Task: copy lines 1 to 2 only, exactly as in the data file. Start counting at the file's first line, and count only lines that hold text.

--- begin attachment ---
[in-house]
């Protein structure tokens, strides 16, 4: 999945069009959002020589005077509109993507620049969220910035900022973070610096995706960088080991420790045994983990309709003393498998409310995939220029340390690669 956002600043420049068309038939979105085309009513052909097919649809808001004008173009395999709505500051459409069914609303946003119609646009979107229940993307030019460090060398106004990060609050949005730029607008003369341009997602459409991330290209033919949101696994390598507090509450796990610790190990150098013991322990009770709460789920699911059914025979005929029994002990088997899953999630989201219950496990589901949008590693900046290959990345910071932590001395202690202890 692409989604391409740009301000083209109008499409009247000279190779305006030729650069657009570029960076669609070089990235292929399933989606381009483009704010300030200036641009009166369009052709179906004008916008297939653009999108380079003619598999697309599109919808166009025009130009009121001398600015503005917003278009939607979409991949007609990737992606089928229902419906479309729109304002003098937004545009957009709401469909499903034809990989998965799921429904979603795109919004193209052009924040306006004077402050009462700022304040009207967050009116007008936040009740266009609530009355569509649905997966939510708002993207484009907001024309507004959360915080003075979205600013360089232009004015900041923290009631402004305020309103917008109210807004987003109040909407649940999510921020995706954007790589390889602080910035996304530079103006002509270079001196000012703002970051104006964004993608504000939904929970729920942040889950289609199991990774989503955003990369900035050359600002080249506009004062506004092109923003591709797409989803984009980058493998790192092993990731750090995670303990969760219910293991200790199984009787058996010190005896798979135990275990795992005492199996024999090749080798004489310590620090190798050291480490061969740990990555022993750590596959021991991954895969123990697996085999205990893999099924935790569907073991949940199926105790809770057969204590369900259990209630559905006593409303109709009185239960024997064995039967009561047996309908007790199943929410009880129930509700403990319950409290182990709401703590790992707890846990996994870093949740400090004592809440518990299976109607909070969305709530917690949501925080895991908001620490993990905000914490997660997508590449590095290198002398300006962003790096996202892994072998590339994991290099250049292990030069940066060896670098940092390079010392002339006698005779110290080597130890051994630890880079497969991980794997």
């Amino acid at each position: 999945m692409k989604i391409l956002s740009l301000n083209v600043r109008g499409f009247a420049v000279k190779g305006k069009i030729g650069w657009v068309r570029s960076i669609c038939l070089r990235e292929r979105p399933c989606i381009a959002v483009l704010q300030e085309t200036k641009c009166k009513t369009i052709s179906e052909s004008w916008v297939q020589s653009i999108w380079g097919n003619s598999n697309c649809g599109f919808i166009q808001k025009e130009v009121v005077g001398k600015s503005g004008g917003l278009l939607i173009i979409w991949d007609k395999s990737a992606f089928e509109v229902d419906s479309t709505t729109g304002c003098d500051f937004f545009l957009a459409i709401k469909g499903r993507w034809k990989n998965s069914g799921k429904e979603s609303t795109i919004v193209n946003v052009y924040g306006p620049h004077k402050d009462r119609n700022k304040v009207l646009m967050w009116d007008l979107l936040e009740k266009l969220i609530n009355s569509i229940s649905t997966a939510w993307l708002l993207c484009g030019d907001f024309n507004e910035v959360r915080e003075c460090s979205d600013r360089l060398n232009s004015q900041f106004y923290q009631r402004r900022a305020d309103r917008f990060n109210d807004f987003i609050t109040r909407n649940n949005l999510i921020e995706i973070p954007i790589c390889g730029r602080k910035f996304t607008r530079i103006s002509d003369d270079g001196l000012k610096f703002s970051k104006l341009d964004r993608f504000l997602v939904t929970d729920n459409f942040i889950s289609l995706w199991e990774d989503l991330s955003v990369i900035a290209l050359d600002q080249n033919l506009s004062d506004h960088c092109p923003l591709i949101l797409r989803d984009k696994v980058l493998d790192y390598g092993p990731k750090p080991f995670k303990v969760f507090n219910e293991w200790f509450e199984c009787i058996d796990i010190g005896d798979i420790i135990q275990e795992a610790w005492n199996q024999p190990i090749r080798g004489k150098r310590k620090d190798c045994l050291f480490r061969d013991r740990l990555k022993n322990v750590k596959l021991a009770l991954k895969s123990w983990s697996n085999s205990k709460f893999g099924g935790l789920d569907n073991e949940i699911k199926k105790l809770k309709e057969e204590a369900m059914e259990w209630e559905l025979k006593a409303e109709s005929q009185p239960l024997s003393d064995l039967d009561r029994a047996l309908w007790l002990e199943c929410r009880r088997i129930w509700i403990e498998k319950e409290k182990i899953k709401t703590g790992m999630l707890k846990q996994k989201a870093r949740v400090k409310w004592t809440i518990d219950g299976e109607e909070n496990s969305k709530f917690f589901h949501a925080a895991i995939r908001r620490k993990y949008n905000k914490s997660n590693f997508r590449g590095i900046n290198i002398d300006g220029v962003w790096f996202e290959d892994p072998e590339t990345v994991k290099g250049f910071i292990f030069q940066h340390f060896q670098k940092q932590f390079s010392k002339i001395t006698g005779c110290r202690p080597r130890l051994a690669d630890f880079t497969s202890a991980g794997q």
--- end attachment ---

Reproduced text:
[in-house]
């Protein structure tokens, strides 16, 4: 999945069009959002020589005077509109993507620049969220910035900022973070610096995706960088080991420790045994983990309709003393498998409310995939220029340390690669 956002600043420049068309038939979105085309009513052909097919649809808001004008173009395999709505500051459409069914609303946003119609646009979107229940993307030019460090060398106004990060609050949005730029607008003369341009997602459409991330290209033919949101696994390598507090509450796990610790190990150098013991322990009770709460789920699911059914025979005929029994002990088997899953999630989201219950496990589901949008590693900046290959990345910071932590001395202690202890 692409989604391409740009301000083209109008499409009247000279190779305006030729650069657009570029960076669609070089990235292929399933989606381009483009704010300030200036641009009166369009052709179906004008916008297939653009999108380079003619598999697309599109919808166009025009130009009121001398600015503005917003278009939607979409991949007609990737992606089928229902419906479309729109304002003098937004545009957009709401469909499903034809990989998965799921429904979603795109919004193209052009924040306006004077402050009462700022304040009207967050009116007008936040009740266009609530009355569509649905997966939510708002993207484009907001024309507004959360915080003075979205600013360089232009004015900041923290009631402004305020309103917008109210807004987003109040909407649940999510921020995706954007790589390889602080910035996304530079103006002509270079001196000012703002970051104006964004993608504000939904929970729920942040889950289609199991990774989503955003990369900035050359600002080249506009004062506004092109923003591709797409989803984009980058493998790192092993990731750090995670303990969760219910293991200790199984009787058996010190005896798979135990275990795992005492199996024999090749080798004489310590620090190798050291480490061969740990990555022993750590596959021991991954895969123990697996085999205990893999099924935790569907073991949940199926105790809770057969204590369900259990209630559905006593409303109709009185239960024997064995039967009561047996309908007790199943929410009880129930509700403990319950409290182990709401703590790992707890846990996994870093949740400090004592809440518990299976109607909070969305709530917690949501925080895991908001620490993990905000914490997660997508590449590095290198002398300006962003790096996202892994072998590339994991290099250049292990030069940066060896670098940092390079010392002339006698005779110290080597130890051994630890880079497969991980794997």